What’s the point of a pro-indy majority at Holyrood?

Quite a lot has been written, and no doubt will continue to be written, about how best to achieve a pro-independence majority in the Scottish parliament. Should independentistas vote SNP on both the constituency and the regional votes? Or should they give their regional vote to one of the other pro indy parties – Greens, RISE, Solidarity? With the SNP still riding high in the polls, some argue that a regional vote for them will be wasted. So it would be better to vote tactically for one of the other pro indy parties. Others argue that tactical voting for the regional seats is just impossible. No one can really know in advance, and certainly not at this stage, just how well or poorly the SNP will actually do in the constituencies.

I find most of this to-ing and fro-ing a tad irritating. Just for the record I will cast my regional vote for the Greens. Nor out of any attempt at tactical voting, but because I am convinced by (most) of the policies offered by the Greens. On the other hand if you prefer the SNP, you should vote SNP both times. What is missing from all of this is just why a pro indy majority in the parliament is so important?

Again, to be clear, a pro-indy majority is important as only a pro indy majority can initiate another referendum. However is that all there is to it?  Another referendum may be a necessary requirement for independence, but the main challenge in the meantime is to persuade as many of the 55% who voted No, to change their minds. Having a  parliamentary majority to hold a referendum is not much use if we have not at the same time succeed in persuading a majority of the electorate to vote Yes.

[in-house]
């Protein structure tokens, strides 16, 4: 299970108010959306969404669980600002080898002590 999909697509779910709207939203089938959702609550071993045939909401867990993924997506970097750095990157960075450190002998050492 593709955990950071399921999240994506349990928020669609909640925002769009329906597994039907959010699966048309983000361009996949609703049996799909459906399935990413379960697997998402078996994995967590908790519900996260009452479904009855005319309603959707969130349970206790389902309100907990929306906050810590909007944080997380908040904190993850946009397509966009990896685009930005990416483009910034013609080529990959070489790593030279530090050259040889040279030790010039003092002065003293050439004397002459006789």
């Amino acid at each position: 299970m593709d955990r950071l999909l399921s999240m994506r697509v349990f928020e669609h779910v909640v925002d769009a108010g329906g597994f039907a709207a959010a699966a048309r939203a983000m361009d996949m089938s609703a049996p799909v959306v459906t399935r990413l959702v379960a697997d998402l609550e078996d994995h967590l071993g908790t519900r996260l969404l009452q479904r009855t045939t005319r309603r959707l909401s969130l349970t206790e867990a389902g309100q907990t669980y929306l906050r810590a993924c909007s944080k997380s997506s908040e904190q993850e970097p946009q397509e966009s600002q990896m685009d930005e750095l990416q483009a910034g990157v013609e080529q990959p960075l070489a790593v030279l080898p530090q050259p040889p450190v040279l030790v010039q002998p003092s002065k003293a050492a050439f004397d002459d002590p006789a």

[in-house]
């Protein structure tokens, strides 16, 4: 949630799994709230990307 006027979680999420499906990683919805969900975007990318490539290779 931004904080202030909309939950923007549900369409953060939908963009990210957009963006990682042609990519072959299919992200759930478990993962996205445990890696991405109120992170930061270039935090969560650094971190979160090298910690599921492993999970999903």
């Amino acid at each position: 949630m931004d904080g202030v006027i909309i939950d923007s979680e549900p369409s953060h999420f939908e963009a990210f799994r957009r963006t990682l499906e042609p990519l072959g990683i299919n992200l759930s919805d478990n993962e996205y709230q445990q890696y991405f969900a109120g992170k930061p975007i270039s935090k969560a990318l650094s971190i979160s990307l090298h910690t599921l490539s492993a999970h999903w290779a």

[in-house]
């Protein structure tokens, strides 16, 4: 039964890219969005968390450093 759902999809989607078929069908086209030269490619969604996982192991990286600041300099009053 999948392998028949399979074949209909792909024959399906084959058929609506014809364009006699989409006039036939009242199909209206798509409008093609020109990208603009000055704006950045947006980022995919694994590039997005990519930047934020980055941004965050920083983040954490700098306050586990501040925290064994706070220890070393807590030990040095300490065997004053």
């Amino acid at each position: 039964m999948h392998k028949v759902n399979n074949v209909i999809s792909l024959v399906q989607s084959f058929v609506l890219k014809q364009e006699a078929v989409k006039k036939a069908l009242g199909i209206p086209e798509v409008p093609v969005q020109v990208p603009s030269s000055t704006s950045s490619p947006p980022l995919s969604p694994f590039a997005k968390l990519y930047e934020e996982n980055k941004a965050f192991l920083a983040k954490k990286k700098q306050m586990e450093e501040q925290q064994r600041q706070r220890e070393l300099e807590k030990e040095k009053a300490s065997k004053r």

My concern is that none of the pro indy parties are coming up with ideas on how to move forward. What can the next Scottish parliament and government do to move the debate forward? I would suggest there are at least four key areas in which the parliament can take the lead – a constitution, the transition to independence, the economy and international recognition.

An independent Scotland will need its own constitution. There is no reason why work on this cannot begin now. In Catalunya, their new parliament with its pro indy majority has established a study commission on a constitution. We could follow this line and set up a select committee of the parliament to prepare a draft constitution. An alternative would be to set up an independent Commission to develop a constitution. In both cases, an essential part of the remit would be to involve the public as actively as possible in the generation of the constitution. Any final decision would be taken by the parliament as a whole and then by the public in a referendum.